Many felt that technological advances (e.g. spatial imaging, data analysis or Internet of Things) offer opportunities to creatively tackle many of these emerging problems. Schools and cultural organisations need to shift expectations of a future of continued bounty, while facing these challenges with hope and creative thinking. They will need to deepen their collaborations and think more systemically. They will need to open up to digital creativity and to ‘design for good’, integrating them into other areas of learning or arts activity.

In particular, in a world that is increasingly riven by ideological division – in conflict over resources – people in the future will need to collaborate, to respond calmly to unprecedented situations and know how to defuse tensions. To develop these capacities, play is essential. You can develop responsiveness to new situations and be motivated to practice skills by playing games and being involved in simulations. You can find ‘adjacent possibles’ – or new solutions to complex problems – by messing around with combinations of words, images and ideas. You can learn to control your emotions by expressing them in safe situations, through drama or exploring film and literature. You can learn how to manage your mental health by playful strategies, by developing a sense of humour, and by exercising your body.

We know that young people are aware of the importance of creativity in an unpredictable future, some intuitively responding to their experience of a lack of creativity in school, others more consciously unhappy about it. However, they reported many barriers to their creativity being fulfilled, including a lack of agency and choice in their education. They think that careers advice and guidance in schools needs to be updated, with more awareness of the need for creative, technical and people skills in emerging areas of work.

The young consultees also talked of the need to involve and empower young people as cultural leaders, not just offer arts as ‘enrichment’ or see young people as passive consumers. This call was supported by cultural workers we consulted too, who want to empower young people to take control of their own path. To achieve this, they know that young people need more exposure to people in the creative industries, not only to understand their creative practice, but the ‘whole person’ and the way they balance and manage their creative life. They want young people to understand that not everybody has had the same pathway into the industry, and the importance of having ‘other strings to their bow’ to help them find their own way as an individual. They said that young people shouldn’t assume that someone else is going to make change for them, that they need to be active and take control. But, of course they need to be invited and encouraged in taking control.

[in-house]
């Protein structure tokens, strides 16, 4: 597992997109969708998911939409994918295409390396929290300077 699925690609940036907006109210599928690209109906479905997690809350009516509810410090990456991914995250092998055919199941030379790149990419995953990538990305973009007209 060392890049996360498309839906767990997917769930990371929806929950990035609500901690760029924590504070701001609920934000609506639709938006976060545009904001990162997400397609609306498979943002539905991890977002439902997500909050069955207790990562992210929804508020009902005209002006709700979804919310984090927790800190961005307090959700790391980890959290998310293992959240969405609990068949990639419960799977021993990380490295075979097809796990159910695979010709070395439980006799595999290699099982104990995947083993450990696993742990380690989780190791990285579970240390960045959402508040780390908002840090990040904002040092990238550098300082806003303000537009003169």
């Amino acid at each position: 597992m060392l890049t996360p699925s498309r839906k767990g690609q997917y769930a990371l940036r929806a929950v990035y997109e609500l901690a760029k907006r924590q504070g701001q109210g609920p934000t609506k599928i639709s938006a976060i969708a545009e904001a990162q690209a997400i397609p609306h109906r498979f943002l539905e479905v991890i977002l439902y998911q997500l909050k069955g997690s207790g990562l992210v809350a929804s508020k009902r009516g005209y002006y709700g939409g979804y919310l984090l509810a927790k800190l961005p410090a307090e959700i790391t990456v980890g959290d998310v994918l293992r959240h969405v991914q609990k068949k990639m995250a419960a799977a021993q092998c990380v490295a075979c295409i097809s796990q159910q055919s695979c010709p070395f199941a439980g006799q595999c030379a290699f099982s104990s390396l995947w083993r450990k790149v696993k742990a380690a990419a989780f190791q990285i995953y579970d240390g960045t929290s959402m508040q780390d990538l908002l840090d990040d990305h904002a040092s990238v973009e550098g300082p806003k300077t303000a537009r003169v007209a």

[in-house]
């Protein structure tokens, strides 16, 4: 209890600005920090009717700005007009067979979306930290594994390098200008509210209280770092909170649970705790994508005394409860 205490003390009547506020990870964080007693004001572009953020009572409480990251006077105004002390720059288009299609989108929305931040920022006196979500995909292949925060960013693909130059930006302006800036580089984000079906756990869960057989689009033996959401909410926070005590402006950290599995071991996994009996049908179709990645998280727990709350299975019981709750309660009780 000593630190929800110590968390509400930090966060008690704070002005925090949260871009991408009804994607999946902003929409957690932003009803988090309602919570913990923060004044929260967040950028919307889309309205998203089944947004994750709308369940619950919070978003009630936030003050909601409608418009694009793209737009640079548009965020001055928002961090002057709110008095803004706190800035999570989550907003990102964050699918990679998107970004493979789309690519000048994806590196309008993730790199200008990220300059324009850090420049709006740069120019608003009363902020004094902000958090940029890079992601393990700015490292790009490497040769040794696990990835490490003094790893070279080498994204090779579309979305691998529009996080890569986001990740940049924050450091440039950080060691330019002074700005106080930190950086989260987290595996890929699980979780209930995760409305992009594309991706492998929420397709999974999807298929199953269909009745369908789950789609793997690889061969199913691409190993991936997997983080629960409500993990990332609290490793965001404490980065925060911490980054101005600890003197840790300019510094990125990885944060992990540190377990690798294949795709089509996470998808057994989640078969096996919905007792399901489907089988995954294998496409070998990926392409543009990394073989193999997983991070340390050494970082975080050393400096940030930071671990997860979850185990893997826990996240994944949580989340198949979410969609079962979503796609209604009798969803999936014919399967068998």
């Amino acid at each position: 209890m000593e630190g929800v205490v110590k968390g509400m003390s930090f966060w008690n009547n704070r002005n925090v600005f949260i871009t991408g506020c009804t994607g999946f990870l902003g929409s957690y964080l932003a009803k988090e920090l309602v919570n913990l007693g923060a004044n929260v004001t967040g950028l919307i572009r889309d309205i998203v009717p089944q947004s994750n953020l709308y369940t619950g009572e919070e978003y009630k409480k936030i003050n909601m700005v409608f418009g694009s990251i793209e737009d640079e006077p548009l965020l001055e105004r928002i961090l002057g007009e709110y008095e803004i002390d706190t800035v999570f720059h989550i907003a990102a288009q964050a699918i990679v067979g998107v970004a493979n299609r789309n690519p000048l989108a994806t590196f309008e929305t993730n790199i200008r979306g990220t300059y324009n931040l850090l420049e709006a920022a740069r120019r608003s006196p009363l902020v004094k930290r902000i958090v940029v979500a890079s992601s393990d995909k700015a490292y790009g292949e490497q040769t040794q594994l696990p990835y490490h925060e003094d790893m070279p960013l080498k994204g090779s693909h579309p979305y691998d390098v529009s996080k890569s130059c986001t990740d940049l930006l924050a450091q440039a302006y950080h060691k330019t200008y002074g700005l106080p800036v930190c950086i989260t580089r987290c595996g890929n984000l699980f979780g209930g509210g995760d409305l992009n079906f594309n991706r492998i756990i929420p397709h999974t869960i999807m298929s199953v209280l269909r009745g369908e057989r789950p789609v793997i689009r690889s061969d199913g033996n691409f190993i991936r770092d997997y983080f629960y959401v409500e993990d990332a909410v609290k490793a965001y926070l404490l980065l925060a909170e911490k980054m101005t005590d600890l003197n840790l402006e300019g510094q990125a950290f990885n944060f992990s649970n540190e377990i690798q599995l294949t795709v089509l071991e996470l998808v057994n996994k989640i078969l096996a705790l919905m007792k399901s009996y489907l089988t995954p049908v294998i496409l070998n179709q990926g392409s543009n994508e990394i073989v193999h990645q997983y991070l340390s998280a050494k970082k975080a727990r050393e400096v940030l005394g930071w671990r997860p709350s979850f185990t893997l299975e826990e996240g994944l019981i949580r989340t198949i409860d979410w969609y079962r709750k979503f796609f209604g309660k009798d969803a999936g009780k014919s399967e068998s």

Another project that we have supported is Cultivate, a creative place-making programme in Wandsworth and Lambeth, part of London’s Cultural Education Challenge. Part of it is a creative careers education programme, responding to the priority needs of schools, who are now responsible for careers education and guidance.

In recruiting independent creative practitioners and small businesses to run ‘Cultivate Routes’ sessions, we asked them what advice they would give young people who want to pursue a creative path in life. We received responses from 74 people, so it gives a fairly good indication of the views of the sector. Their advice, overwhelmingly, based on their own experiences, was to be utterly self-motivated but also highly collaborative and flexible. They talk about ‘just doing it’, focusing on doing what you love, not expecting Higher Education to provide a clear professional route as you have to forge this for yourself, having to keep refreshing your skills and not expecting success to come quickly. It’s a tricky path between total self-driven passion and responsiveness to the changing needs of the world and the ideas of others.

Finnish researcher Esko Kilpi writes about the skills needed for post-industrial work: “…conventional jobs are increasingly inhibiting flexibility and contextual responses to new problem definitions or new technological solutions to old problems. To succeed in the new economic spaces, we need symmetric relationships, open assets and very open organizations.”

Are we up to the challenge of reinventing creative business and cultural organisations to be more flexible and open in the UK? And if leaving the EU means that many of the more open and forward-looking organisations shift to be based in Europe, or more virtual, what impact will this have? The more flexible and open that young people start to become, the more likely it is that they will not want conventional work, or want to contribute to businesses within the UK economy.

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Pupils working with artist Vicky Long, meeting police on an expedition to improve their local area, part of Cultivate

We need to start bringing creative thinking to this challenge!